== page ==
Justice at last



REINSTATING a worker meant providing them with a job and not just a pay cheque, Australia's High Court has ruled.

The court found an Australian Industrial Relations Commission (AIRC) order for reinstatement of an employee required the employer to provide actual work to the employee.

Stephen Blackadder, a boner at Ramsey's abattoir in South Grafton, was sacked in September 1999 after he refused to undertake hot neck boning instead of his usual job of hindquarter boning of prechilled carcasses.

Hot neck boning involves freeing meat from the bones from the neck to the ribs and requires greater rotational force of the elbow and wrist than general boning.

Mr Blackadder, a former rugby player and rodeo rider, had an old injury to his right elbow affecting movement in his arm and he refused to do hot neck boning because he had no training in it.

In March 2000, AIRC Commissioner Bob Redmond found Mr Blackadder's sacking was unfair, harsh and unreasonable.

He ordered Mr Blackadder be reinstated and his lost salary and entitlements be restored.

Ramsey Butchering Services wrote to him telling him he needed to have a medical assessment before resuming physical work.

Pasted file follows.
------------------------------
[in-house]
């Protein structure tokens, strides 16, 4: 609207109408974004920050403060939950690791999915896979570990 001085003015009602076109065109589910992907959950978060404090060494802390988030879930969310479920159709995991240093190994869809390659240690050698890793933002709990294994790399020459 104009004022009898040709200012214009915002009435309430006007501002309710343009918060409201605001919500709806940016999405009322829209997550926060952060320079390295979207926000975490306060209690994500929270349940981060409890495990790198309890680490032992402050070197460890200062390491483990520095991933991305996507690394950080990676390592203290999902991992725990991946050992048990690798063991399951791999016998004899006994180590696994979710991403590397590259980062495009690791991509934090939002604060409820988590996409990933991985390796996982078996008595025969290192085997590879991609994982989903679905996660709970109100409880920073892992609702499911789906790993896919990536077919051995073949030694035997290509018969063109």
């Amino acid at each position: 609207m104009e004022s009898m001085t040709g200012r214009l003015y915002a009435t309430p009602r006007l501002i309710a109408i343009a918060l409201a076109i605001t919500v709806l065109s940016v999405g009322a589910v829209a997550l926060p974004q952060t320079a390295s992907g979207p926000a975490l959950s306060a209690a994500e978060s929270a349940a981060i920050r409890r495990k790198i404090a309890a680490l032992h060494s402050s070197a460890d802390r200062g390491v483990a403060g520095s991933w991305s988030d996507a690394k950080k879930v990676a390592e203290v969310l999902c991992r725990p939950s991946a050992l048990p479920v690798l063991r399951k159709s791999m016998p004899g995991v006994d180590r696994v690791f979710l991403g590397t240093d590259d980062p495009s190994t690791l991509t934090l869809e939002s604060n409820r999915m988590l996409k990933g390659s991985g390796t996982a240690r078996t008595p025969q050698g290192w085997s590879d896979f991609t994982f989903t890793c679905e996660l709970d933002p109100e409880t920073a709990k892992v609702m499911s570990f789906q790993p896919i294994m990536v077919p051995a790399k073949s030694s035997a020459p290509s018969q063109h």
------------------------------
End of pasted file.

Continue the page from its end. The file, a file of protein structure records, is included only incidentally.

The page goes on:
When Mr Blackadder refused to undergo the examination, because he said Commissioner Redmond's order did not require it, but he was ready to resume his previous boning work, Ramsey stopped his wages.

Mr Blackadder started action in the Federal Court in July 2000 to enforce the AIRC orders.

The abattoir resumed paying him but refused to provide him with work and arranged a medical examination, to which he was prepared to submit, for February 2001.

However, the doctor refused to examine him because Mr Blackadder insisted on his wife being present. Ramsey again stopped his wages.

Mr Blackadder eventually underwent a medical examination in April 2001. Ramsey resumed paying him but still refused to provide him with work.

In the Federal Court in May 2001, Justice Rodney Madgwick held that reinstatement included giving Mr Blackadder his usual work and ordered Ramsey allow Mr Blackadder to resume chilled boning work.

The full bench of the Federal Court, by majority, allowed in part an appeal by Ramsey.

It held that an employer had no obligation to provide work unless a contract of employment specifically required it.

The High Court unanimously allowed an appeal by Mr Blackadder.

It found that to pay him, but not to restore him to his usual position in the workplace, was not to reinstate him.

The court held Mr Blackadder had to be given back his job, per- forming the same duties on the same terms and conditions, and that reinstatement was not conditional on a medical examination.

"In our opinion it is also at least implicit in the reasons for the order of the commission at first instance that the appellant would be provided with actual work for him to do," Justices Ian Callinan and Dyson Heydon said in their judg- ment.



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